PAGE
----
In the words of Jurgen Klopp, “nobody has played the season he should have played yet,” with Liverpool in desperate need of Fabinho being back to his best.
To put it kindly, it has been an uninspiring start to the campaign for almost everybody connected with the club.
It is a group of players who have delivered success beyond our wildest dreams and taken the possibility of a quadruple further than any side in English football history, but living up to their own exemplary standards has been difficult for reasons that even Klopp is struggling to comprehend.
Having been the heartbeat of Liverpool’s midfield since 2018, Fabinho is one of those stars currently failing to hit the heights that we have been spoiled with.
And the success story that he and his elite group of peers have been a part of is what makes this challenging period all the more perplexing.
It was a transfer that put smiles on faces before a ball was kicked, when the club treated us to an announcement video from absolutely nowhere before many supporters had even made their way home from defeat in Kyiv in 2018.
The Brazilian’s £40 million price tag didn’t absolve him of the bedding-in process.
Fabinho had to be patient while the manager made him wait until after the October international break to be regularly involved in matchday squads.
Since then he has become a pivotal component in a system which saw Liverpool become one of the best sides on the planet, a side which delivered the European Cup in Spain and the elusive 19th league title and broke records in the process.
Either side of an ankle injury which sidelined him for two months, Fabinho was a colossus in a season which saw Liverpool take 26 wins from the opening 27 games.
He scored the thunderbolt opener in a 3-1 home victory against Man City on a night many rival supporters began to concede the title just two months in, before going on to prove himself one of the best defensive midfielders in the business.
Playing at the base of midfield in this Liverpool side is one of the most difficult but crucial roles of them all, and Fabinho excelled.
There is an extent to which you can quantify a forward’s season in numbers with goals and assists, goalkeepers and defenders are able to point to clean sheets, but the manner in which Fabinho controlled the space defensively whilst eliciting opportunities for counter-attacking situations was priceless.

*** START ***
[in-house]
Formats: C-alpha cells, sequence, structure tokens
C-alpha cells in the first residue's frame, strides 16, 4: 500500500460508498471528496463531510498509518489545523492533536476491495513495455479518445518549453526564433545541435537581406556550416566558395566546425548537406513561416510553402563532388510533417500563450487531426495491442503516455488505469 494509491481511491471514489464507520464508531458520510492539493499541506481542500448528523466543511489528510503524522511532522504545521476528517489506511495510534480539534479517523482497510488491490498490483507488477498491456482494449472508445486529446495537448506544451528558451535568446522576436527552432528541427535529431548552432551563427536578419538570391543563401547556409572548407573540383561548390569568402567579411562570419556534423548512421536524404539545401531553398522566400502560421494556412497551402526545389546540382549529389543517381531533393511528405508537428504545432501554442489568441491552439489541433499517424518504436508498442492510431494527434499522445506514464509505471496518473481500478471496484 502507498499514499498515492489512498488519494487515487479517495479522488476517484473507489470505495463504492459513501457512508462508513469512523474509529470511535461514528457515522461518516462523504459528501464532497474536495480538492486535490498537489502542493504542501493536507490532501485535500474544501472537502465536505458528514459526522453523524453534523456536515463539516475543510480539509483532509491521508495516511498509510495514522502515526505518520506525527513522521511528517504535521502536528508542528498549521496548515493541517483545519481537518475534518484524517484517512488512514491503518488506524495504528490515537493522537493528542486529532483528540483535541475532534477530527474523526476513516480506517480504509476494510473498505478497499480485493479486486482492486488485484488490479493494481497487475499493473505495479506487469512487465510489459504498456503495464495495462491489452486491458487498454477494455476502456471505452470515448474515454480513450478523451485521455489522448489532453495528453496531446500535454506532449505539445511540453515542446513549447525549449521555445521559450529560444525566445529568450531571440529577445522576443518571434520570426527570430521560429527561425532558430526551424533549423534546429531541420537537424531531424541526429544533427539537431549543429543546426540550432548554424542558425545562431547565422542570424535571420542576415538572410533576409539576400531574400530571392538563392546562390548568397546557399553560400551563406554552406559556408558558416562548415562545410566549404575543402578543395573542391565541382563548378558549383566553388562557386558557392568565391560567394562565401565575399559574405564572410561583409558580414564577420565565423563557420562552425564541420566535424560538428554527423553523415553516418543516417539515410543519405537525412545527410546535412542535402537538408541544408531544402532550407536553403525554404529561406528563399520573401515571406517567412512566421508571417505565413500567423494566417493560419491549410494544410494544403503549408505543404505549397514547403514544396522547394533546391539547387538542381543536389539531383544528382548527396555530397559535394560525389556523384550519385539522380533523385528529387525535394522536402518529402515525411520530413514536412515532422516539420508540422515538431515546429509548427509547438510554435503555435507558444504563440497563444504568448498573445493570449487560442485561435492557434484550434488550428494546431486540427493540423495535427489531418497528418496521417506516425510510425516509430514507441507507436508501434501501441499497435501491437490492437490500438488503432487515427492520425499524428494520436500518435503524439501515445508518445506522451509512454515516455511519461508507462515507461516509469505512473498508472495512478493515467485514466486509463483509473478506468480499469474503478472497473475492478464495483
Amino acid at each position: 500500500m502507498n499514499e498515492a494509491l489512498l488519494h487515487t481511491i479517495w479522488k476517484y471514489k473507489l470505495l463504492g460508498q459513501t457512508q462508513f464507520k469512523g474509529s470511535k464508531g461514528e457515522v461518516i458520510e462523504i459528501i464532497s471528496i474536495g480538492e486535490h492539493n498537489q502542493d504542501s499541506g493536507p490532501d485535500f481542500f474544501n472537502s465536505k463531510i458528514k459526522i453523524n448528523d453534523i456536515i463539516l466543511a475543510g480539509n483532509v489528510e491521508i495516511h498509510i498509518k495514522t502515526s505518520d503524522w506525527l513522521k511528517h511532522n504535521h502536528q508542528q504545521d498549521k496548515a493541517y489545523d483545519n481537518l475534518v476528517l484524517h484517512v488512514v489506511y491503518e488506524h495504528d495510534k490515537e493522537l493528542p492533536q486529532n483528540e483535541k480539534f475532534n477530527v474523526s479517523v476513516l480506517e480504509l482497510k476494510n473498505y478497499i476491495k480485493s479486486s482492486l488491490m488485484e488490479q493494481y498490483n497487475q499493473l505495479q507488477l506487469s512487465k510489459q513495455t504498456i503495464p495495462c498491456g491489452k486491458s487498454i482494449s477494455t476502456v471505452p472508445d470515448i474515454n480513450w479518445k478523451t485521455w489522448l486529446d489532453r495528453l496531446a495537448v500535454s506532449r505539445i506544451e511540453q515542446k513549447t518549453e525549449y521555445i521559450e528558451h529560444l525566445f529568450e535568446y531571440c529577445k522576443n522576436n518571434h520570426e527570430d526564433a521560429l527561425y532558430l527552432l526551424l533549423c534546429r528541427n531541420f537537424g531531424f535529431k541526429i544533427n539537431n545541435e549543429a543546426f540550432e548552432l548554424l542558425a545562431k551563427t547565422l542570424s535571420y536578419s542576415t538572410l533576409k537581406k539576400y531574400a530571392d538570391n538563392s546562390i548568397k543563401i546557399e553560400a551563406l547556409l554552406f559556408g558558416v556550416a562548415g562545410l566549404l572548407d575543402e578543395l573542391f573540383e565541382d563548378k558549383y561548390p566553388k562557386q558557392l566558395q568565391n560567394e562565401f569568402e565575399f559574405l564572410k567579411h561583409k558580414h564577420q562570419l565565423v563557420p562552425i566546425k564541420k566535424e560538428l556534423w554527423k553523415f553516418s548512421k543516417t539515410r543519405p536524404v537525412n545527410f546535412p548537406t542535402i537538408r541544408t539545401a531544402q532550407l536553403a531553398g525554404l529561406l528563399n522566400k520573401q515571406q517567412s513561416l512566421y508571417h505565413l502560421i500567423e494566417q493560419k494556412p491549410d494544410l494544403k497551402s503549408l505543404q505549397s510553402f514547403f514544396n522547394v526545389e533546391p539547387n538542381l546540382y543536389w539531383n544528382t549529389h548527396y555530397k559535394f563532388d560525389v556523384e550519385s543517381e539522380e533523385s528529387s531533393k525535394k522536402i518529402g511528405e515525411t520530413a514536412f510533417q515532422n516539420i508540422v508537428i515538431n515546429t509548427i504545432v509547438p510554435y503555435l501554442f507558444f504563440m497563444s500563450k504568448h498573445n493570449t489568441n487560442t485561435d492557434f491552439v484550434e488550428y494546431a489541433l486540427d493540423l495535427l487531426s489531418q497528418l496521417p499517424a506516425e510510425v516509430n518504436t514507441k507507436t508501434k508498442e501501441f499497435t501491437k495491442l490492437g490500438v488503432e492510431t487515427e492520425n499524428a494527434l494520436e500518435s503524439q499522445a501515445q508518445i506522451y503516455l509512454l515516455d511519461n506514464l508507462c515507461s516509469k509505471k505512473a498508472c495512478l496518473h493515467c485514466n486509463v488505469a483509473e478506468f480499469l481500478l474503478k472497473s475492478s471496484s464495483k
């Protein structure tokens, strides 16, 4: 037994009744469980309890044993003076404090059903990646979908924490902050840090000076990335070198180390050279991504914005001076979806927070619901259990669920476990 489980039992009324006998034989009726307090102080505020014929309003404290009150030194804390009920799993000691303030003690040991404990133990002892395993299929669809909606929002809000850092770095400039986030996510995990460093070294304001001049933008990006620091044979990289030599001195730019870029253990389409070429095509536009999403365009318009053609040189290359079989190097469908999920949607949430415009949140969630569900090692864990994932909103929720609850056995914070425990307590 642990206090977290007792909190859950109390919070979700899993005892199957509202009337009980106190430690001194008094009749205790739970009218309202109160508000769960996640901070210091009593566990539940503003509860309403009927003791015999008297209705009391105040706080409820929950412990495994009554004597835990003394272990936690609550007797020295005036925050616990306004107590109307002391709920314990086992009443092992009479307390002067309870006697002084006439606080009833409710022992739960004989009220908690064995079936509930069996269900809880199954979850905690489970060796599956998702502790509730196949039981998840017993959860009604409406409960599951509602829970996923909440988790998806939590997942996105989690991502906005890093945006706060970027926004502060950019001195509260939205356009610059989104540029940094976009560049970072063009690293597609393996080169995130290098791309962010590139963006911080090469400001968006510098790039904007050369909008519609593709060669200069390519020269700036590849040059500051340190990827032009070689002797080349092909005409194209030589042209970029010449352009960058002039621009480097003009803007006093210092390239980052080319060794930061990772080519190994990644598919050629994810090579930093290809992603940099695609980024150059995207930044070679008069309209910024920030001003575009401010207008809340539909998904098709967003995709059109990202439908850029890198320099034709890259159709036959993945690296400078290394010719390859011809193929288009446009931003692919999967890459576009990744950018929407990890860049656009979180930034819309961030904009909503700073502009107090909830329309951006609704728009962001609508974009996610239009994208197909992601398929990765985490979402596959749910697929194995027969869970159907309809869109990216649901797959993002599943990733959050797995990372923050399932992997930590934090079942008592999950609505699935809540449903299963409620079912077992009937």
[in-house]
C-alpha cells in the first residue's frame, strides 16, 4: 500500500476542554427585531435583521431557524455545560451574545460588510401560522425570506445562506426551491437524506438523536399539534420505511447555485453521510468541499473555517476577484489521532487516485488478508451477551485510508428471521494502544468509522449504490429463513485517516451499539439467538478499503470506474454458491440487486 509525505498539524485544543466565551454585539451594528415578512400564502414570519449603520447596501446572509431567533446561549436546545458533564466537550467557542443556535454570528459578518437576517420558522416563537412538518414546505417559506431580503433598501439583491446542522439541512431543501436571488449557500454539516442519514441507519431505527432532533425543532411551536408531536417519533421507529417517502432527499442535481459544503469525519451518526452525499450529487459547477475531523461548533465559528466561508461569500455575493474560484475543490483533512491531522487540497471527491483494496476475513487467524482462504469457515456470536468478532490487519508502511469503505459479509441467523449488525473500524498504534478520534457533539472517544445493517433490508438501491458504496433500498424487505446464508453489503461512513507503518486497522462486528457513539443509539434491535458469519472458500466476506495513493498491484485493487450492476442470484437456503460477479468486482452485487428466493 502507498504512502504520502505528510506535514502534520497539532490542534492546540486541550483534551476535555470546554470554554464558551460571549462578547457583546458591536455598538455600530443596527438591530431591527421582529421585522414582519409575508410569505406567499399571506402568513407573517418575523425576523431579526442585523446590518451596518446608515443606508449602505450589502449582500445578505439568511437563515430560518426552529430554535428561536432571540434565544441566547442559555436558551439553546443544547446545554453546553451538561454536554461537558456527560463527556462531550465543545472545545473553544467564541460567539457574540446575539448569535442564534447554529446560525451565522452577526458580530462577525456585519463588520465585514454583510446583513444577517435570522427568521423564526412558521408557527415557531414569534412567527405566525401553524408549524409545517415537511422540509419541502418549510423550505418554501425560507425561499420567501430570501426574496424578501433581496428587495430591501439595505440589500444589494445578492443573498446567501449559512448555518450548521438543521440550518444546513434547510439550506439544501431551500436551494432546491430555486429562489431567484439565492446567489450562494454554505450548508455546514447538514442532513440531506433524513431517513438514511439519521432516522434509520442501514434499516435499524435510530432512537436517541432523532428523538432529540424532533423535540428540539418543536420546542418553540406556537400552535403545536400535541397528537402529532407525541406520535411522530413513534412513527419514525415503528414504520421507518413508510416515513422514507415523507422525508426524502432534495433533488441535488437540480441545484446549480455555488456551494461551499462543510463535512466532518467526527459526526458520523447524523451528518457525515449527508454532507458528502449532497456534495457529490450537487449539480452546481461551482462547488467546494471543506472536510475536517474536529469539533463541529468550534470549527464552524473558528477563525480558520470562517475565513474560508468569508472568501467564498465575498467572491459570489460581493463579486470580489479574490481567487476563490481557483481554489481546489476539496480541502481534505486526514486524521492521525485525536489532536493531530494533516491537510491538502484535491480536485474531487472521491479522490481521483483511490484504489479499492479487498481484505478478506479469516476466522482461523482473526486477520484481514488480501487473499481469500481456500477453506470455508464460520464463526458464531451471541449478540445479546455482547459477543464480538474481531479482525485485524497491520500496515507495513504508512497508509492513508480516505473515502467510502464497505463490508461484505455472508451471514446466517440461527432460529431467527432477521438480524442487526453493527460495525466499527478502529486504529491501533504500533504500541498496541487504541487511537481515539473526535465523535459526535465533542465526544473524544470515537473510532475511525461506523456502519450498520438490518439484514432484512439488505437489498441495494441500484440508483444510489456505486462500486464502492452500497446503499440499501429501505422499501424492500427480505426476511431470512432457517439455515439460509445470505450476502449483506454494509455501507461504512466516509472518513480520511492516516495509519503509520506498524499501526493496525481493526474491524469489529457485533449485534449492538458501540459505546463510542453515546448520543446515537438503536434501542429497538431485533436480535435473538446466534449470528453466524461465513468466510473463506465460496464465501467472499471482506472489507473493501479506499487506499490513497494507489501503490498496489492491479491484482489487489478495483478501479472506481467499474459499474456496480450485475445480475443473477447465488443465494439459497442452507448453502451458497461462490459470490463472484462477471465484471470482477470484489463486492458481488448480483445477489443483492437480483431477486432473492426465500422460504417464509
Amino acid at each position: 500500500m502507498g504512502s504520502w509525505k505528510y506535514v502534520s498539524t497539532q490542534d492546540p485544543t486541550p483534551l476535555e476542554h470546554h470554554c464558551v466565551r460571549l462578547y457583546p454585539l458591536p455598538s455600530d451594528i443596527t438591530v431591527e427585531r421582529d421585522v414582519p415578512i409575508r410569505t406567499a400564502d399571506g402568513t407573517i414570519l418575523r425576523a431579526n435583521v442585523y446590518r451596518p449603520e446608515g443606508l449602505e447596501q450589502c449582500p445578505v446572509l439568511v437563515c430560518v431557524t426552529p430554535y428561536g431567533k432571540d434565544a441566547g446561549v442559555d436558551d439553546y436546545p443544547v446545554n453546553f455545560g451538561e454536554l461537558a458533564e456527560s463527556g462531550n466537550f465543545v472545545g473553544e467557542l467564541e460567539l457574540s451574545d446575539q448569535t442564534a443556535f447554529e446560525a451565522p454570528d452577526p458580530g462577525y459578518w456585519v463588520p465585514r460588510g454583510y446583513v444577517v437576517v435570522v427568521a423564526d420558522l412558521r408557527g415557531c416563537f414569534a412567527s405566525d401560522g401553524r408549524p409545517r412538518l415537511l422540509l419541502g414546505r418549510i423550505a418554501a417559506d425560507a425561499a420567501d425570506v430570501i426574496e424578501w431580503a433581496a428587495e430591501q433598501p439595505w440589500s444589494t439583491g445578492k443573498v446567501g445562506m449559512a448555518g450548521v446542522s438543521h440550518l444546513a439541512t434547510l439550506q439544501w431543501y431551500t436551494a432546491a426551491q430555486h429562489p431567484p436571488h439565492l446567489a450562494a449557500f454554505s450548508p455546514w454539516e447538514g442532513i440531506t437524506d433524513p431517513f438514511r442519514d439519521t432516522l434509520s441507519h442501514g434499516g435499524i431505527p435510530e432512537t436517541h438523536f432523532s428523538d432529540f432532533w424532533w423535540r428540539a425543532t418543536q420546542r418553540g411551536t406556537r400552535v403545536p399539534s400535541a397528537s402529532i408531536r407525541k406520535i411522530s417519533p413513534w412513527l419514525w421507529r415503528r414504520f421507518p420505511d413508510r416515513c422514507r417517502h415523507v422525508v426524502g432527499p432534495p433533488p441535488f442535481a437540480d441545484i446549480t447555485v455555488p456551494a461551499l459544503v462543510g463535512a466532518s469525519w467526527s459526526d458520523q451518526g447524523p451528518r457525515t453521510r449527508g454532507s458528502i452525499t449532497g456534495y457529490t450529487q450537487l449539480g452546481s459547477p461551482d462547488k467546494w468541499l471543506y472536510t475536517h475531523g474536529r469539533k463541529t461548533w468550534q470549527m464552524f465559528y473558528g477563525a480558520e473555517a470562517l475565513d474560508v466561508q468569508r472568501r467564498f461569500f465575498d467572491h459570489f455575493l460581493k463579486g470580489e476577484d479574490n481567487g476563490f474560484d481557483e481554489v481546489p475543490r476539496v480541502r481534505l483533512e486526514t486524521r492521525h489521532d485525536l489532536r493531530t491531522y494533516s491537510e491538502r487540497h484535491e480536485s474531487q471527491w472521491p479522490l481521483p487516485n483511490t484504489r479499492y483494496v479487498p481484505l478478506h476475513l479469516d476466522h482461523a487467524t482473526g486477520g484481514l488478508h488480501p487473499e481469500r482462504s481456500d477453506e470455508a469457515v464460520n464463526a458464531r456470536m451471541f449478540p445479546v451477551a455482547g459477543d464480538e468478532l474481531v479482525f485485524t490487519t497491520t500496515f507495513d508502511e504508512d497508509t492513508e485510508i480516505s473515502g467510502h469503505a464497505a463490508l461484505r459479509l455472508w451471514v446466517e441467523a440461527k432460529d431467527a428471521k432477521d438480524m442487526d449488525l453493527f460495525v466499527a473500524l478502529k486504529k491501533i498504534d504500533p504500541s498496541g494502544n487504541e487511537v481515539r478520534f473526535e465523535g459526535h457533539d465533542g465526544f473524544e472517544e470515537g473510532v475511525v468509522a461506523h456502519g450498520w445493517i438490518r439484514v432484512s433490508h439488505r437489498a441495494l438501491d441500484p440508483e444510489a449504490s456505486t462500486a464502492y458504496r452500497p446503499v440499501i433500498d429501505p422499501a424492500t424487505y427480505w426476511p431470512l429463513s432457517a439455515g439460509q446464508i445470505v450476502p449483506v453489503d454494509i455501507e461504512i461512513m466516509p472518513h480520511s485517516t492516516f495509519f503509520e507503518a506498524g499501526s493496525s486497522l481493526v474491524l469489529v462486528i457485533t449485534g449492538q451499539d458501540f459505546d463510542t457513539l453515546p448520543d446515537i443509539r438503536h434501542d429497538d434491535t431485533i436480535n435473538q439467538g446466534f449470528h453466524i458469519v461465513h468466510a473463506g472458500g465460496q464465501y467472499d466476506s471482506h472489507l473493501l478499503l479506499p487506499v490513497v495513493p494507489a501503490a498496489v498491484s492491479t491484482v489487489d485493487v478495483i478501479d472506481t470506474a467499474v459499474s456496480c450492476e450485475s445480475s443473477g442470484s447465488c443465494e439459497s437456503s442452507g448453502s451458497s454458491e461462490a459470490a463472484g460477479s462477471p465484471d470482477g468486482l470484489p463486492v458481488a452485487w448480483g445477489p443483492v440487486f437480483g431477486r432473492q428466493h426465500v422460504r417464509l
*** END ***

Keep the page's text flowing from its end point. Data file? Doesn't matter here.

He was the man who made the operation tick, and what an operation it was.
Liverpool were relentless and nobody could live with them, and it’s hard to envisage the team setting such an unprecedented pace without the man in the centre of it all.
Klopp acknowledged his attributes in both directions and encapsulated the significance of the role perfectly back in 2019:
“The job of the No. 6 in modern football is incredibly important. The more offensive all the players around you are, the more important it gets.
“But he’s not only a ‘gap-closer’, a ‘challenger’ or whatever: he’s a very good footballer as well.”
His passing range, technical discipline and footballing IQ have been instrumental to everything Liverpool do both defensively and going forwards.
In short, when Liverpool are missing a Fabinho at the peak of his powers in the No. 6 position, the side suffers.
In 2020/21, Fabinho was asked to alleviate the team’s centre-back issues having been decimated by injuries, and despite performing admirably in trying circumstances there was a noticeable lack of steel in the area he vacated.
In the same vein, as Fabinho’s form has begun to dip this season, so have the fortunes of the whole squad.
With 48 appearances to his name last season, it would be no surprise if Fabinho is one of a number of victims of mental and physical fatigue following the most brutal schedule in the club’s history.
A glitch in the matrix
It is a position that perhaps doesn’t carry as much credit as others when performed well, but one which quickly comes under the microscope when you look off the boil.
The expectation is for our holding midfielder to cover an enormous amount of defensive ground, guarding the back four and being in a position to distribute penetrating balls whenever there is an opening.
What we are witnessing is very anti-Fabinho. Losing possession cheaply, being side-stepped and mistiming tackles.
It is a problem which was aggressively highlighted by the manager during the Brighton game at the start of October, when a very public touchline rant followed a failed attempt to prevent a counter-attacking situation.
Liverpool have developed a habit of conceding first, a habit they need to shake, and Fabinho has been culpable on a number of those occasions.
Being on the losing side of defensive battles has been at the heart of the opposition’s ability to swiftly transition and get in behind the back four, an uncharacteristic handicap being applied from the pivot of the midfield.
Players of this calibre don’t become rubbish overnight, but equally, Liverpool aren’t in a position to account for mitigation. There quite simply isn’t time.
Overcoming adversity is something which this Liverpool team has repeatedly thrived off.
Fabinho will put things right. He is too skilled and experienced not to, and Klopp doesn’t dish out bollockings to players he doesn’t believe are equipped to respond.
Let’s have 2019 Fabinho back please, sooner rather than later.